Friday, November 30, 2007

Why Did My Lawyer Quit?

Commenting on Latham & Watkins’s withdrawal from representing the Chinese company Wahaha, I kept looking for the reason(s) for the withdrawal. I knew that there had to be some legitimate reason(s); otherwise, the withdrawal would be unethical under the American Bar Association’s Model Rule on Professional Ethics. My mind also led me to wonder how the Chinese law and legal ethics deal with the same issue. Bearing in mind that this post might be a bit technical, I will try to stick to simplicity and help people understand the differences between the two regimes of legal ethics, and how they protect clients’ interests when lawyers decide to quit.

First off, the ABA contemplates two types of withdrawals—permissible and mandatory. A lawyer must withdraw under the following conditions:

1. The lawyer’s physical or mental condition materially impairs the lawyer’s ability to represent the client;
2. The lawyer is discharged;
3. When the lawyer learns of a client’s crime or fraud, and the lawyer fails to dissuade the client from continuing such crime or fraud (Actual knowledge required, mere suspicion not enough). See In re American Continental Corp.

Under ABA Rule 1.16, a lawyer may withdraw if the following conditions are met:

4. The withdrawal will have no material adverse effect on the interests of the client; see Gilles v. Wiley, Malehorn & Sirota
5. The lawyer reasonably believes that the client is doing something criminal or fraudulent;
6. The client has used the client’s service to perpetrate fraud or a crime;
7. The client insists on doing stuff repugnant to the lawyer, and with which the lawyer has a fundamental disagreement;
8. Client fails to perform substantially under contract (paying fees);
9. The representation will result in an unreasonable financial burden on the lawyer or has been rendered unreasonably difficult by the client;
10. The representation will result in a violation of ethical rules or other law; or
11. Other good cause as deemed appropriate by a sitting judge.

Latham & Watkins’s withdrawal from representing Wahaha in the Los Angeles case has to be based on one of the above 11 causes. Once a lawyer decides to withdraw, she has to obtain permission from the court in a litigation case, and the court will examine the reason(s) given by the lawyer to determine whether the facts warrant a withdrawal. Of course, since the case is in California, Latham & Watkins’s lawyers in the local office have to follow California ethical rules, which might differ from the ABA Rules. Because I am not very knowledgeable about the California rules, I will just use the ABA Rules for illustration purposes.(In reality, the California rules and ABA Rules should be substantially similar with respect to terminating representation.)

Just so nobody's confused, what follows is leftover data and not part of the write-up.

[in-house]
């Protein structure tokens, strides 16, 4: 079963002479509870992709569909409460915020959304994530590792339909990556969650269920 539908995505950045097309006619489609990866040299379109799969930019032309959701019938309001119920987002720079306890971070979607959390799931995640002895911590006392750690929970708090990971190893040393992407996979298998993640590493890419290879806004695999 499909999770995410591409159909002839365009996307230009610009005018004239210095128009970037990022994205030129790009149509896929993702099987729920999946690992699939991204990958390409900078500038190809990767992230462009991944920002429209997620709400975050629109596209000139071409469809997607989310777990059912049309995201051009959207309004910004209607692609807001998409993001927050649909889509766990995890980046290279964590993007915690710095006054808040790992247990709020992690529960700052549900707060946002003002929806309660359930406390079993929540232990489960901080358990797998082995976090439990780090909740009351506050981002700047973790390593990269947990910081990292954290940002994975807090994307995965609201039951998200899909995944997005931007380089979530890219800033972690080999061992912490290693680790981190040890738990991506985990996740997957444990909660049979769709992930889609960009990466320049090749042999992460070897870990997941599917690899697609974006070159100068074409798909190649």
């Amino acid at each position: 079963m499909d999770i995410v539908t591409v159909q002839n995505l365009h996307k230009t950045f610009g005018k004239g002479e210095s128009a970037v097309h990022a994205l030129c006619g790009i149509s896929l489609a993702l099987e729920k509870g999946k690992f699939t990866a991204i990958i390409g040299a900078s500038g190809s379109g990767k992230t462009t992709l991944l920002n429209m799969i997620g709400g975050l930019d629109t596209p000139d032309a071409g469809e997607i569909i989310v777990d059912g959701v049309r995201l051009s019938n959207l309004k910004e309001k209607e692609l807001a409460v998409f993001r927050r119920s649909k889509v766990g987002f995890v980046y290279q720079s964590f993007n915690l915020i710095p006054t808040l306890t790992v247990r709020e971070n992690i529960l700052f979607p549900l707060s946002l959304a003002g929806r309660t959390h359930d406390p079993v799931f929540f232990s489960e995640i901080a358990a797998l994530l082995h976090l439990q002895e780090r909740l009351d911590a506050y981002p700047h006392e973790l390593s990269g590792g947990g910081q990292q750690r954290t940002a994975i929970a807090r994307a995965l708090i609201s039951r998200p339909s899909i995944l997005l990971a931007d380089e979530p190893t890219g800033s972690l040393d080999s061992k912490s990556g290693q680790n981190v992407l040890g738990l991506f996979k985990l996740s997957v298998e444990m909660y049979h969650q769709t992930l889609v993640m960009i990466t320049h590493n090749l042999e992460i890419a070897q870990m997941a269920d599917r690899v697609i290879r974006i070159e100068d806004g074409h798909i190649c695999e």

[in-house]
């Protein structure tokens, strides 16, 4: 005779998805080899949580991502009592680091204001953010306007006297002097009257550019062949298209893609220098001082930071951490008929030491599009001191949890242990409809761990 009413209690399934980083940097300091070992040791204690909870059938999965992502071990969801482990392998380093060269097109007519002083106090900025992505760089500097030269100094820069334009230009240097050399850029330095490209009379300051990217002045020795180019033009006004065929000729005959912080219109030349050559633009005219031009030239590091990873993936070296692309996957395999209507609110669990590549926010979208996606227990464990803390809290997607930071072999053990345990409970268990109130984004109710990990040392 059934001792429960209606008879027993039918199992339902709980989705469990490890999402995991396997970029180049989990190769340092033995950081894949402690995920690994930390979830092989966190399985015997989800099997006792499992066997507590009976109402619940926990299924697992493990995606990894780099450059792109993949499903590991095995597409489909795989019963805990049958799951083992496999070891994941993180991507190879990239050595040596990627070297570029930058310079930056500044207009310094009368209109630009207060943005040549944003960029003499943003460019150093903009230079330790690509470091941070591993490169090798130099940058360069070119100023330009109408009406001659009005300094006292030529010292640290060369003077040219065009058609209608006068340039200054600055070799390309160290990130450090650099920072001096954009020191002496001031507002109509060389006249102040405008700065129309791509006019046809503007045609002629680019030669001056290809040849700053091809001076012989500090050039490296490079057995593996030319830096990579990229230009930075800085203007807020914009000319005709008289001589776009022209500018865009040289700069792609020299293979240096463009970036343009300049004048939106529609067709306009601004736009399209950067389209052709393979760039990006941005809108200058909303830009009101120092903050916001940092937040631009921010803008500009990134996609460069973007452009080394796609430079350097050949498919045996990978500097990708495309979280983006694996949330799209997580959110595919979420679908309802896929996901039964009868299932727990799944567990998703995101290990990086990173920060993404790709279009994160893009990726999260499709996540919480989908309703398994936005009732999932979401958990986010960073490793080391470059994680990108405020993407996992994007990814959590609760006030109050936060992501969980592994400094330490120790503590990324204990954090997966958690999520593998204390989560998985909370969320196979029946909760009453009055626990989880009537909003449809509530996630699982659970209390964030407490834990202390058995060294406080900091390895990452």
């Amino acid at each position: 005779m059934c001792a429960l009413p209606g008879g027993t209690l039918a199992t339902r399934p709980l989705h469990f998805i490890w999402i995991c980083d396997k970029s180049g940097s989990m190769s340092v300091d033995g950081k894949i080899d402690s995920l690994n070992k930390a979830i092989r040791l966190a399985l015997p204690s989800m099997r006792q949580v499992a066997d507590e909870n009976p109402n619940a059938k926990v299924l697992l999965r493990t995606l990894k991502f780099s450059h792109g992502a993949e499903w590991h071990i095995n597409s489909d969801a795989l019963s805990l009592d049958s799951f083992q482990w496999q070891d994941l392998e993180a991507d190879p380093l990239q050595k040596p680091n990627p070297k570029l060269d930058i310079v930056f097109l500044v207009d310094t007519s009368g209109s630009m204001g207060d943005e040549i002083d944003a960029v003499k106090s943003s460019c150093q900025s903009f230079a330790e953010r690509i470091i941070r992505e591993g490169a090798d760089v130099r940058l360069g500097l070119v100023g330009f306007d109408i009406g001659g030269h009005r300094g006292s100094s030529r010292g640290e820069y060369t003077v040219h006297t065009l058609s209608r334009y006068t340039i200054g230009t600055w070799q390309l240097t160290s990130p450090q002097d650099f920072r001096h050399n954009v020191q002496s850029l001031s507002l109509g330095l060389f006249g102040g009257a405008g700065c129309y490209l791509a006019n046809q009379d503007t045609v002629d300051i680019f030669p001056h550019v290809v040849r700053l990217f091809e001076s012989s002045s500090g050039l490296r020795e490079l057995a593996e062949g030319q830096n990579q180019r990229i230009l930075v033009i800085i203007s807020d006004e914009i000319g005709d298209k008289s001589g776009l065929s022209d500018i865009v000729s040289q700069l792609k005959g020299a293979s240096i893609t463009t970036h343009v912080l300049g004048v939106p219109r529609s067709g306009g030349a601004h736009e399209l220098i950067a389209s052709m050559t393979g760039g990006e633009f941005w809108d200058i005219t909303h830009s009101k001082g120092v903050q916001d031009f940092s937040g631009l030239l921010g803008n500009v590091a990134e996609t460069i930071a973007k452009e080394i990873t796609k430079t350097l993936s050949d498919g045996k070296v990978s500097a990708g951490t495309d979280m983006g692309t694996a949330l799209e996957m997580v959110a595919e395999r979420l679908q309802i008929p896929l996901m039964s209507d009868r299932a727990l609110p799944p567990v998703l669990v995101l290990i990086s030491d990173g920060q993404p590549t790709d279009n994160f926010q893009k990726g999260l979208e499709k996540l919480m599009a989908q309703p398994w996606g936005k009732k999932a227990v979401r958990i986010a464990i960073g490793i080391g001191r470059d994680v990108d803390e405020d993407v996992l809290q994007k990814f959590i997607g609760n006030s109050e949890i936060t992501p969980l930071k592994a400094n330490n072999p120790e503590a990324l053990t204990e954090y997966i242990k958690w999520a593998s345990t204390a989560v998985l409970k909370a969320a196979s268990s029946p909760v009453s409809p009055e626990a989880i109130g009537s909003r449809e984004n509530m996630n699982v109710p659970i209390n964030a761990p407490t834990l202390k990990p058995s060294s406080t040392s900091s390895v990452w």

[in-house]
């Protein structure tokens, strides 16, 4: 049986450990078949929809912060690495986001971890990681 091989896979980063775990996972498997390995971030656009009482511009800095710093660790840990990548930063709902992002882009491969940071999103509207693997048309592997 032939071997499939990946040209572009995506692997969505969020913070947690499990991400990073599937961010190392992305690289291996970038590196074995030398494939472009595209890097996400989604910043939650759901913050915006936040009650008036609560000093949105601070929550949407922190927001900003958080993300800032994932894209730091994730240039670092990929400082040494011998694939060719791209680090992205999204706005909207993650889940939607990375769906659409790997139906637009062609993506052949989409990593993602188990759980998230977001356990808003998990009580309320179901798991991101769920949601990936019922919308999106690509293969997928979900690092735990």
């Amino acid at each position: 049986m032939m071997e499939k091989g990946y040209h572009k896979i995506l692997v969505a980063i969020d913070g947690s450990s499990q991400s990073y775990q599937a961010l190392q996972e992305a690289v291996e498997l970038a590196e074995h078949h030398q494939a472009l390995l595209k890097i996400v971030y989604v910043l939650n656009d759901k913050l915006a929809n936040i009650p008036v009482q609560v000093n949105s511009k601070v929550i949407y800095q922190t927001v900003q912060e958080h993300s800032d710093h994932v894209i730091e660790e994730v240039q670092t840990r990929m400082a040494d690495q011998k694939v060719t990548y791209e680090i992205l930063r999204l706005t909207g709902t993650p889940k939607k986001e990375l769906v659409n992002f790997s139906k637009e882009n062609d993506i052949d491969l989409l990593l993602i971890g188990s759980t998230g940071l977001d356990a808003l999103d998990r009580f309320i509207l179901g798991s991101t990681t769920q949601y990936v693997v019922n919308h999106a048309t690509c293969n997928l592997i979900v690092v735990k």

Compared to the ABA Rules on withdrawal, the Chinese counterpart is far less specific. Currently, two documents provide guidance on the subject of terminating legal representation—the Lawyer’s Law of China (2007) and the Code of Conduct for Practicing Lawyers (2004 Provisional).

The Lawyer’s Law states that lawyers have the right to refuse or terminate representation in the following situations (similar to mandatory withdrawal):

1. the matter to be undertaken by the lawyer violates the law;
2. the client uses the lawyer’s service to violate the law;
3. the client purposefully withhold material facts from the lawyer.
See Lawyer’s Law (2007 Amended), Article 32, paragraph 2.

The Code of Conduct for Practicing Lawyers forbids terminating representation without appropriate cause, see Article 65; but it allows withdrawal when:

4. the lawyer learns of a present conflict of interest between her client and another existing client, (withdraw from representing the client who signed the contract but has not paid fees) see Article 85;

5. the lawyer is suddenly stricken with illness or disease and cannot physically continue the representation, see Article 89; [prompt notice to and agreement from client required before withdrawal]

6. the lawyer has changed her job and needs to move away, see Article 89 [prompt notice to and agreement from client required before withdrawal].

A simple and literal comparison of the American and Chinese rules may lead one to conclude the following:
1. Both rules mandate withdrawal when clients engage in fraud and/or crime, but the American rule requires the lawyer’s subjective knowledge, while the Chinese rule is less transparent on whether knowledge or suspicion is required for terminating the representation.

2. Where withdrawal is permissible, both rules require proper cause. The ABA Rules list six detailed and one general cause, whereas the Chinese rule provides three detailed causes for withdrawal, making the Code of Conduct much less instructive than its American counterpart. But, this is probably typical of statutes and rules in a civil law jurisdiction, where minute and exhaustive provisions on certain topics are less common than in the common law jurisdictions.

3. Overall, from a legal ethics perspective, clients with American lawyers should be able to enjoy more protection under the ABA Rules than they might under the Chinese rules. Under the ABA Rules, a client, at least, pretty much knows why her lawyer quit by way of eliminating the possibilities. But the Chinese rules leave so much room for generality that it might be hard to figure out why her lawyer terminated.